This requires the University to value our staff. Recently, Brenda Leibowitz (2017) proposed:

… given that so many academics are intrinsically motivated to teach well, they should not be viewed as mere instruments of policy and strategic exigencies. Instead, they must be treated as academic partners whose role as professionals should be respected. Their importance must be acknowledged and they must be seen as accountable, responsible, thinking and feeling beings – not workhorses chasing global rankings for the benefit of their institutions’ reputations. (My emphasis)

The institution has promoted a narrative of engagement and retention for its student cohorts. I think this is vital for our staff too.

In the last year, I have become extremely concerned for the mental and physical well-being of some colleagues. I have a sense that unless significant changes are made in how we value each other we will continue to live in a threatening rather than enabling organisation that could learn to be different.

We can gain ground (and lose it) and this requires an agility in leadership that trusts and values colleagues whose role it is to engage and retain. There can be space for bottom-up renewal as well as top-down imposition.

I believe each of us has a responsibility to exert our agency to be valued and to value others.


My aim in writing the paper was to give voice to concerns that remain unspoken in fearful employee-employer relationships.

It was nourished by the idea that RUOK conversations are an everyday, formative commitment.

When I have my critical friend conversations, I have in mind conversations I had with Gavin Larkin many years ago.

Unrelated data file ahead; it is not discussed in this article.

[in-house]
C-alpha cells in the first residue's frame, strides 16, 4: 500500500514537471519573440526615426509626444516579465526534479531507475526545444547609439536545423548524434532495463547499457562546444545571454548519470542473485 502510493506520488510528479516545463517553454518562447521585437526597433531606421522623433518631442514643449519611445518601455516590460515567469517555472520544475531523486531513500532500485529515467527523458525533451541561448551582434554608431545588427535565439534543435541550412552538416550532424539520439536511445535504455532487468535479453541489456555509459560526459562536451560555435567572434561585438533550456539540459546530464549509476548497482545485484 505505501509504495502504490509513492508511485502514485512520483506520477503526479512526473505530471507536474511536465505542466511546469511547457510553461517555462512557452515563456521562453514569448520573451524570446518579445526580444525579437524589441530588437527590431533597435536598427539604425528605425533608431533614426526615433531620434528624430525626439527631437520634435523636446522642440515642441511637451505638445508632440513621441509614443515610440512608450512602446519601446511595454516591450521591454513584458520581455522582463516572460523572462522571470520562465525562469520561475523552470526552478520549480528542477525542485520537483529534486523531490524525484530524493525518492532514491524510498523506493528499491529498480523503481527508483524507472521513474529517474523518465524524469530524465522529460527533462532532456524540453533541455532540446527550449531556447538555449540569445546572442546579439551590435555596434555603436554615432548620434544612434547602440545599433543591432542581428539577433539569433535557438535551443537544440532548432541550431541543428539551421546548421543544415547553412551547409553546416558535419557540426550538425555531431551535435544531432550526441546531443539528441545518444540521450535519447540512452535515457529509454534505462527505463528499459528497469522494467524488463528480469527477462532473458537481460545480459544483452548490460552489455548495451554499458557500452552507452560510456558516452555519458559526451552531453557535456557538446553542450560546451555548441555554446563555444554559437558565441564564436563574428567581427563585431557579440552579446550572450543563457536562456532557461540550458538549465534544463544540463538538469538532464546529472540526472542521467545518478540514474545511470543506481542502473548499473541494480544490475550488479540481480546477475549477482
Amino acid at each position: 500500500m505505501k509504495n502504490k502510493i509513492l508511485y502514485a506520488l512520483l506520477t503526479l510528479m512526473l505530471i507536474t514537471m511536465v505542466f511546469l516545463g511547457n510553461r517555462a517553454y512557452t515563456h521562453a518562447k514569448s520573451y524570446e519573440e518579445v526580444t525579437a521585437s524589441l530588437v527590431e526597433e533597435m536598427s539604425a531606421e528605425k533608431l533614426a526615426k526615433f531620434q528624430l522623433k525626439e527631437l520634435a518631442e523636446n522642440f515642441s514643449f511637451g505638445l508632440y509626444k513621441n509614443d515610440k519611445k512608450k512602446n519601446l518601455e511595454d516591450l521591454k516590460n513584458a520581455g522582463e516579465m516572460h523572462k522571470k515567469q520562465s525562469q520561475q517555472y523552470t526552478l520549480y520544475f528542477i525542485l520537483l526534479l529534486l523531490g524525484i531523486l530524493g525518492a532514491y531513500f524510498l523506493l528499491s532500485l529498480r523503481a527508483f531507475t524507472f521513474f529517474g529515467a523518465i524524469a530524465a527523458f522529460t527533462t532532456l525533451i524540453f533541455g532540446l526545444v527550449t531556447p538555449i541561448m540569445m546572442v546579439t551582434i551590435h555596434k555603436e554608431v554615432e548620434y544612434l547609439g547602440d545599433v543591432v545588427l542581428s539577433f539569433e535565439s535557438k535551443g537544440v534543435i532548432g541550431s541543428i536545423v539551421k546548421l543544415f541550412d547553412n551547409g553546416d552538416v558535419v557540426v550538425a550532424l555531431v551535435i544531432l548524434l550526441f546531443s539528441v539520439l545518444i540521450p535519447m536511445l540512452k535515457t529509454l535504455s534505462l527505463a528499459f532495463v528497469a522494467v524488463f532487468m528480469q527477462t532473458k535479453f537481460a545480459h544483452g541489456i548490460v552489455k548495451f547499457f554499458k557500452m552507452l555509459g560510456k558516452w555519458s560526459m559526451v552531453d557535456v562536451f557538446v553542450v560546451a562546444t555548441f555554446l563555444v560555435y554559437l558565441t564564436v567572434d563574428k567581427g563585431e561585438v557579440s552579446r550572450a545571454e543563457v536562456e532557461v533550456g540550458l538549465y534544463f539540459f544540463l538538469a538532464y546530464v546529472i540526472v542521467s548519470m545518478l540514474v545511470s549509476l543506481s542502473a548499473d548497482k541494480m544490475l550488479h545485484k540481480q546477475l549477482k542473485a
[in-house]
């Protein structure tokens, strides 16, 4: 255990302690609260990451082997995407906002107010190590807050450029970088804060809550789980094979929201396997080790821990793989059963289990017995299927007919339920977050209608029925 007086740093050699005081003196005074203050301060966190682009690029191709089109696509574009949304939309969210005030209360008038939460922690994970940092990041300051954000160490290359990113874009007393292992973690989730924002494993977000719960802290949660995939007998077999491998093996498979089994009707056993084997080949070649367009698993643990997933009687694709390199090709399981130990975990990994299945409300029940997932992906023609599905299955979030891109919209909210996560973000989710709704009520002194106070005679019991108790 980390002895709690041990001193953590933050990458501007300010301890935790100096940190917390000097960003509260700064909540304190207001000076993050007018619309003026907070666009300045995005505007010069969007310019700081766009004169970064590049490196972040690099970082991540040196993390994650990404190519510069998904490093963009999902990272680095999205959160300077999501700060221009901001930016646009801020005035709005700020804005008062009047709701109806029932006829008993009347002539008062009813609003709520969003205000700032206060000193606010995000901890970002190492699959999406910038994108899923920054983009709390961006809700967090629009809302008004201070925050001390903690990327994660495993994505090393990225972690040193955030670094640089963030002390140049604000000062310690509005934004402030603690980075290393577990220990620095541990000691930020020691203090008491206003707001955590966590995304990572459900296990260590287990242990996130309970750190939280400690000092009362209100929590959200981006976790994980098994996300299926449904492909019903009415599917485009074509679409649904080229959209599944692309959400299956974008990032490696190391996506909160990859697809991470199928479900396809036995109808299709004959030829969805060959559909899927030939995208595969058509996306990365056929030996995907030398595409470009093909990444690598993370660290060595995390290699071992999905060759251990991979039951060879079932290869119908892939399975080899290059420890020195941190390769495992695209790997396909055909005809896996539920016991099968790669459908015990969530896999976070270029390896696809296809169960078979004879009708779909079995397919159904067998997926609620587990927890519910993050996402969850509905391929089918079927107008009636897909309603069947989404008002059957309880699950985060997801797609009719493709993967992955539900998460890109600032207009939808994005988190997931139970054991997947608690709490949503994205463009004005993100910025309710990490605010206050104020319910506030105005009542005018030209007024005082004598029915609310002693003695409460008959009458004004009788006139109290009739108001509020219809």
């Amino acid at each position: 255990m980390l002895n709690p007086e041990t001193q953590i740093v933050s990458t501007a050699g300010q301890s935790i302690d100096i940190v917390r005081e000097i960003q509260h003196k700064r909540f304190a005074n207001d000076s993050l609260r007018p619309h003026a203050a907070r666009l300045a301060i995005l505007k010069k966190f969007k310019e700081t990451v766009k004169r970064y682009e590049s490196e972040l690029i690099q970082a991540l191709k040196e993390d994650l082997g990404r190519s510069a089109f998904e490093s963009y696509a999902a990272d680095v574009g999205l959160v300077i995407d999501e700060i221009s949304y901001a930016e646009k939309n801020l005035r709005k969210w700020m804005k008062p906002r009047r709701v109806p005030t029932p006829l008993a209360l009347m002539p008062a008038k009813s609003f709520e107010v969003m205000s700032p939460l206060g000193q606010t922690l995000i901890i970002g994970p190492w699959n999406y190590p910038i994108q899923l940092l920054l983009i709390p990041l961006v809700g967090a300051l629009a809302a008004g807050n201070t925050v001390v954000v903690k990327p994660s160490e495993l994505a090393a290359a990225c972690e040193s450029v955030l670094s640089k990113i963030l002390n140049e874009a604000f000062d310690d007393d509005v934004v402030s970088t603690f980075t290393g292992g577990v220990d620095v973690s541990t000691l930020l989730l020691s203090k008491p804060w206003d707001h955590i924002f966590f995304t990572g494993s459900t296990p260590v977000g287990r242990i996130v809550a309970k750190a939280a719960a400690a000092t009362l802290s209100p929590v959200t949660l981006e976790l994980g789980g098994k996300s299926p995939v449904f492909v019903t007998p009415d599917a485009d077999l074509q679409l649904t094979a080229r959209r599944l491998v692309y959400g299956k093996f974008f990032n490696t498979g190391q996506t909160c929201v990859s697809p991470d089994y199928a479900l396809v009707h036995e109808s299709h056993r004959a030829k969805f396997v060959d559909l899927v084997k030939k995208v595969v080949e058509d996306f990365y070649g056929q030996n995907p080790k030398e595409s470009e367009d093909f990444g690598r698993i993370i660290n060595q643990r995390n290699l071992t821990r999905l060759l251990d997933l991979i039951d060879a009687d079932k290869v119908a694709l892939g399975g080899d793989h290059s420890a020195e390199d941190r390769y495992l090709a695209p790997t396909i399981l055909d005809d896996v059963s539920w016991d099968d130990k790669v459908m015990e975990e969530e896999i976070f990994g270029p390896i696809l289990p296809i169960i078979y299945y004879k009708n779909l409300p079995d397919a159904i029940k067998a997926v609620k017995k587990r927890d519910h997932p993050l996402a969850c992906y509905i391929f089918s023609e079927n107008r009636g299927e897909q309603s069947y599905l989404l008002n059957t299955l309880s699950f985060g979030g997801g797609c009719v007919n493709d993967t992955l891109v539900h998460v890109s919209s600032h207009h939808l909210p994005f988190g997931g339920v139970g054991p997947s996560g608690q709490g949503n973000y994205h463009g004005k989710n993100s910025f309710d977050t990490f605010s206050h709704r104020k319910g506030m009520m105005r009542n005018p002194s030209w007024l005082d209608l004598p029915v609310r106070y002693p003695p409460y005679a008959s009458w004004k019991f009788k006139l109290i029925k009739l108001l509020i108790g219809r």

Today is a very special day to remember him and his journey to support us all in the adventure of caring and being cared for.

Photo Credit

RUOK Mate?

The Shock of Sudden Death

I did not put ‘suicide’ in the title of this post. But this post is about the impact of suicide on those who are left behind.

It is about the shock, guilt and grief of those who are bereft after sudden death, wondering how this could have happened when the person who has died was loved so much.

The death of Daniel Vickerman this week has renewed conversations about love and loss.

Half a century ago, Erwin Stengel wrote:

The act of suicide which represents both personal unhappiness and the belief that one’s fellowman is powerless to remedy his condition is differentiated from attempted suicide which may involve an appeal component.

Suicide does not give any of us the opportunity to address an appeal or cry for help. We are left, as in Peter FitzSimons’ eulogy lamenting. Being with others supports us in our helplessness and disbelief.

There were 3,027 deaths by suicide in Australia in 2015. That is eight deaths per day. It is an unabating statistic.

In 2009, Gavin Larkin started R U OK fourteen years after his father’s suicide that “left family and friends in deep grief and with endless questions”.

RU OK’s mission is “to inspire and empower everyone to meaningfully connect with people around them and support anyone struggling with life”.

I shared my experience of my brother John’s suicide with Gavin Larkin back in 2010 in a post to acknowledge RU OK Day.

This was Gavin’s reply:

I started R U OK?Day in memory of my dad Barry.
I loved reading your story.
John would be proud of you and proud that you can now associate his death with a positive outcome.
My dad was my hero and the person I felt I was most like so his death wasn’t only devastating it also scared the shit out of me.
If this was possible for him was it also possible for me?
I suspect as brothers similar emotions or thoughts may have come into play for you. I hope you are ok?
Apart from realizing I wasn’t dad the biggest step forward came for me when I forgave him for what he did.